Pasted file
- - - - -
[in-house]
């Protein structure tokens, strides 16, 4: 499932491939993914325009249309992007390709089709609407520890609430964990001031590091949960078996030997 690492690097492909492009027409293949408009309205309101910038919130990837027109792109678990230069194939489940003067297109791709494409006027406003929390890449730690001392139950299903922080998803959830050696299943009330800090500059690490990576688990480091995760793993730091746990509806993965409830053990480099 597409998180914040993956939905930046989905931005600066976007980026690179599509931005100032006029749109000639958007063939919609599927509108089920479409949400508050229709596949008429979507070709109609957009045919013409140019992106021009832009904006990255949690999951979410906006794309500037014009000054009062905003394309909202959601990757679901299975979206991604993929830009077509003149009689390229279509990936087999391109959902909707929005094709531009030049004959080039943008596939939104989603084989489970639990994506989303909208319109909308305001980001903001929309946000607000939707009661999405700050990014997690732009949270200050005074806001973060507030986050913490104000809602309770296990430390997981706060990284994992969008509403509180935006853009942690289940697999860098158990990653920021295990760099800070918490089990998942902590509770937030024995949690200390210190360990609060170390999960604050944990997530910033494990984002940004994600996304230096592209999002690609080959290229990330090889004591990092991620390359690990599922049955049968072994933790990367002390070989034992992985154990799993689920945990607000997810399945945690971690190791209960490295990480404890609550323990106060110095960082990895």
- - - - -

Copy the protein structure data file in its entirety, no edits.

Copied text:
[in-house]
């Protein structure tokens, strides 16, 4: 499932491939993914325009249309992007390709089709609407520890609430964990001031590091949960078996030997 690492690097492909492009027409293949408009309205309101910038919130990837027109792109678990230069194939489940003067297109791709494409006027406003929390890449730690001392139950299903922080998803959830050696299943009330800090500059690490990576688990480091995760793993730091746990509806993965409830053990480099 597409998180914040993956939905930046989905931005600066976007980026690179599509931005100032006029749109000639958007063939919609599927509108089920479409949400508050229709596949008429979507070709109609957009045919013409140019992106021009832009904006990255949690999951979410906006794309500037014009000054009062905003394309909202959601990757679901299975979206991604993929830009077509003149009689390229279509990936087999391109959902909707929005094709531009030049004959080039943008596939939104989603084989489970639990994506989303909208319109909308305001980001903001929309946000607000939707009661999405700050990014997690732009949270200050005074806001973060507030986050913490104000809602309770296990430390997981706060990284994992969008509403509180935006853009942690289940697999860098158990990653920021295990760099800070918490089990998942902590509770937030024995949690200390210190360990609060170390999960604050944990997530910033494990984002940004994600996304230096592209999002690609080959290229990330090889004591990092991620390359690990599922049955049968072994933790990367002390070989034992992985154990799993689920945990607000997810399945945690971690190791209960490295990480404890609550323990106060110095960082990895």